Hundreds of protestors have gathered outside the State Parliament of Victoria to mark the 30th anniversary of the 1991 Royal Commission into Aboriginal Deaths in Custody.
At least 450 indigenous people have died in custody since the release of the commission’s report.
“It is not a broken system,” said Wurundjeri woman Sue-Anne Hunter, “it is a system that works exactly how it was set out to work.”
These deaths are far from historic events, and protestors were furious that there had been five deaths in custody of first nations people in March alone.
Families of Nathan Reynolds, Warren Cooper, Ms Duu, Tanya Louise Day spoke about how their relatives are not just statistics; they are human beings who have died unjustly.
“We will not bend for the coloniser no more,” a family spokesperson said.
Another group of families came up with a list of 10 demands they want the government to enact. Apryl Day stated there must be an independent investigative body to enquire into all deaths in custody.
The families also want “grassroots solutions”, which involve consulting Torres Strait Islanders and Aboriginal people about law and order issues, as they know what is best for their communities.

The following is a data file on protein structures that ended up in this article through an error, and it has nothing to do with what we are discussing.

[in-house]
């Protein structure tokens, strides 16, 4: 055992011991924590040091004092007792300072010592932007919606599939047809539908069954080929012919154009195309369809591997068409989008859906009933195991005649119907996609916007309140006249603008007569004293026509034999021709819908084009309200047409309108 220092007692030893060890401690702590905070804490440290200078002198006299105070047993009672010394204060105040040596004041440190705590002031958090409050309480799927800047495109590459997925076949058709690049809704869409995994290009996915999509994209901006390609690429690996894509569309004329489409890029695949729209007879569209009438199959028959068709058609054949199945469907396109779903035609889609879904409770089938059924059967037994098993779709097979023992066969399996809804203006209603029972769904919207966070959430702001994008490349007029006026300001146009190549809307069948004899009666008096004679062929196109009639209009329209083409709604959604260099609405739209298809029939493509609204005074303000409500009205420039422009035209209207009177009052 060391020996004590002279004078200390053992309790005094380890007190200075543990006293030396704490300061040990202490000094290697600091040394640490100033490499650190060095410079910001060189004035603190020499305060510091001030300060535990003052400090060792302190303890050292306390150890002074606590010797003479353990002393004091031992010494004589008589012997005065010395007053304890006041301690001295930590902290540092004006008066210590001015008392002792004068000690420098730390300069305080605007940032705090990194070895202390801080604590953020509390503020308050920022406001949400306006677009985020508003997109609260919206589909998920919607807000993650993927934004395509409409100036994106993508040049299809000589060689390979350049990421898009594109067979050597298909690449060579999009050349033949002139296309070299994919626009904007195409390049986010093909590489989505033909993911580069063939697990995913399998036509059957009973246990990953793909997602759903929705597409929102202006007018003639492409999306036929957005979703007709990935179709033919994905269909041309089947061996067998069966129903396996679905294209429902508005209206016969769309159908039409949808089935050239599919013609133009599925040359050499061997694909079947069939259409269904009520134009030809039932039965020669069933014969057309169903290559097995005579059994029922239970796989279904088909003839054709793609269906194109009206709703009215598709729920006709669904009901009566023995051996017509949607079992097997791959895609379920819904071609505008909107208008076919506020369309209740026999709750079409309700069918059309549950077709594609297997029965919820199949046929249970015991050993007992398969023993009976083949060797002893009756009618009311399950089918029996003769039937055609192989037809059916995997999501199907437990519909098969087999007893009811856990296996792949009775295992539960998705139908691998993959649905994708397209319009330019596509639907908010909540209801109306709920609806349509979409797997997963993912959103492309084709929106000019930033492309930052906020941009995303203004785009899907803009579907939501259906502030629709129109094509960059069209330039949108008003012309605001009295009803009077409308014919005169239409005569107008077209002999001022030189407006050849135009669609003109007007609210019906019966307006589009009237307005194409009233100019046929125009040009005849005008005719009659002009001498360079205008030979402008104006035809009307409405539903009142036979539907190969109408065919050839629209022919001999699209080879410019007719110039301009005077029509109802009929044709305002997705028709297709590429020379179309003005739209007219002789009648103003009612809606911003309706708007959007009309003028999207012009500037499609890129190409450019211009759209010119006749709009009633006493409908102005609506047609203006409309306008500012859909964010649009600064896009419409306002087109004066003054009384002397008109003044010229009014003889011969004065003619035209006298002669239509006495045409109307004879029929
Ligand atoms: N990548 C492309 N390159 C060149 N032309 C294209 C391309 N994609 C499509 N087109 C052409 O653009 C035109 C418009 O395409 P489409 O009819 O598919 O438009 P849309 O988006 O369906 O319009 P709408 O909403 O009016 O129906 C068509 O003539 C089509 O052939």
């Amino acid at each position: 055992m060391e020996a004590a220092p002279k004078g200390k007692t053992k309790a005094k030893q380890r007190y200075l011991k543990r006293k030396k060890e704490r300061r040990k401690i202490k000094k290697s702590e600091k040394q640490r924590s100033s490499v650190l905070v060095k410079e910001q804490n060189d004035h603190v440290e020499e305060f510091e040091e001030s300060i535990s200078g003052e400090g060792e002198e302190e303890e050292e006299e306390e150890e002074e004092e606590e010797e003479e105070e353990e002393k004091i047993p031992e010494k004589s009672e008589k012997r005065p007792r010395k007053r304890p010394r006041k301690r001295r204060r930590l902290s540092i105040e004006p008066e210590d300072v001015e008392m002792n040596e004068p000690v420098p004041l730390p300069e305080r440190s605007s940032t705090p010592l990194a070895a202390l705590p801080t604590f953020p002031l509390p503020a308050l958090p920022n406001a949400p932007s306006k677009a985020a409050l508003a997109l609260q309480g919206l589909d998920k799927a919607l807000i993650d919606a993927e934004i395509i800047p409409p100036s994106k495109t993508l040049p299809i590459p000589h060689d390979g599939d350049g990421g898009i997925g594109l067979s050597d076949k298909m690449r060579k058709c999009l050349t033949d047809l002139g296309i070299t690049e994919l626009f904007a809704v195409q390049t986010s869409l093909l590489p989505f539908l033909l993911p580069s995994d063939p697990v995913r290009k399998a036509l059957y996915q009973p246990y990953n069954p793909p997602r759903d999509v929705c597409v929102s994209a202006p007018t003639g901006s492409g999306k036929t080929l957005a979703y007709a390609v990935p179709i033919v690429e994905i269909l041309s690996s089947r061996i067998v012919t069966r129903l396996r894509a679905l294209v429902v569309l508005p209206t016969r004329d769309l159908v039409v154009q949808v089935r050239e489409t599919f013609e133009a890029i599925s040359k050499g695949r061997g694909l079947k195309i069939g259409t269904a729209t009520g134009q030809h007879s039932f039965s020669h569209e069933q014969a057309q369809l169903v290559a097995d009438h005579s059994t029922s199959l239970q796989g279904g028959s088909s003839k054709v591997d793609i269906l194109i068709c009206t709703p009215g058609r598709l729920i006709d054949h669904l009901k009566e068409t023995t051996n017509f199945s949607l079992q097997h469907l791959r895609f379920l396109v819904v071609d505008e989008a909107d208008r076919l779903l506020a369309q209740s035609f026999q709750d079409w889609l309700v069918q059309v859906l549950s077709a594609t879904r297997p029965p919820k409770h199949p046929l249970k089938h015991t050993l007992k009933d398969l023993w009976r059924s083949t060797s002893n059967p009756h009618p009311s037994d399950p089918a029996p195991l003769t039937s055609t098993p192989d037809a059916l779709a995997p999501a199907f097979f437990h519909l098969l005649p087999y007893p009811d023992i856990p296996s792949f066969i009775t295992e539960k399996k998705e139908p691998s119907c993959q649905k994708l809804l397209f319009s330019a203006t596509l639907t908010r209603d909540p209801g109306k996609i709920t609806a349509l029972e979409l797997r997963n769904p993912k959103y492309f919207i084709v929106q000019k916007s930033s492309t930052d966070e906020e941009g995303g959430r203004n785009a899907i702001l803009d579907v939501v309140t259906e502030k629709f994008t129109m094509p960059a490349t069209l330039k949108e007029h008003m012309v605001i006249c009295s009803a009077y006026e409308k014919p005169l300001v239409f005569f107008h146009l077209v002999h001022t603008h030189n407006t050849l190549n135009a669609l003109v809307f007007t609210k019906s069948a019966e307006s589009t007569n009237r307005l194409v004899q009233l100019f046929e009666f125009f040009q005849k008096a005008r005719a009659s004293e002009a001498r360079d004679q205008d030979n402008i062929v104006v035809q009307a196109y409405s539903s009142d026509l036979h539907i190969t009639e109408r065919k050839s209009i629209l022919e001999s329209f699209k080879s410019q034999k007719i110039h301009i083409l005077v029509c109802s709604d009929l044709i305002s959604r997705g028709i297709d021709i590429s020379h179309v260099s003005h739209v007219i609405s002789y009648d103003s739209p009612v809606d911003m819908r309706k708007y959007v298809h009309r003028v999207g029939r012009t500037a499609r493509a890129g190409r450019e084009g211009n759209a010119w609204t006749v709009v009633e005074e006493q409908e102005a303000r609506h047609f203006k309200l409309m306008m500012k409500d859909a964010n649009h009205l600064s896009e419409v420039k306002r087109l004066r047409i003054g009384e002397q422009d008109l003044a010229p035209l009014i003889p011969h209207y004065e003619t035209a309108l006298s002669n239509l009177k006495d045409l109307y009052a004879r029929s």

Lidia Thorpe, an Australian politician who was also at the Melbourne rally, questioned if these “colonisers” had consent from the first nations to lower their flag in honour of Prince Philip’s death.
“This country is standing knee-deep in blood,” another speaker said.
Crowds chanted “No Justice. No Peace. No Racist Police.” whilst waving their signs at passing police officers as they marched their way through the city towards Flinders street.
The crowd mourned the victims with a minute of silence held at the end of the rally.
“It’s sophisticated genocide that continues to annihilate the first people of this country.”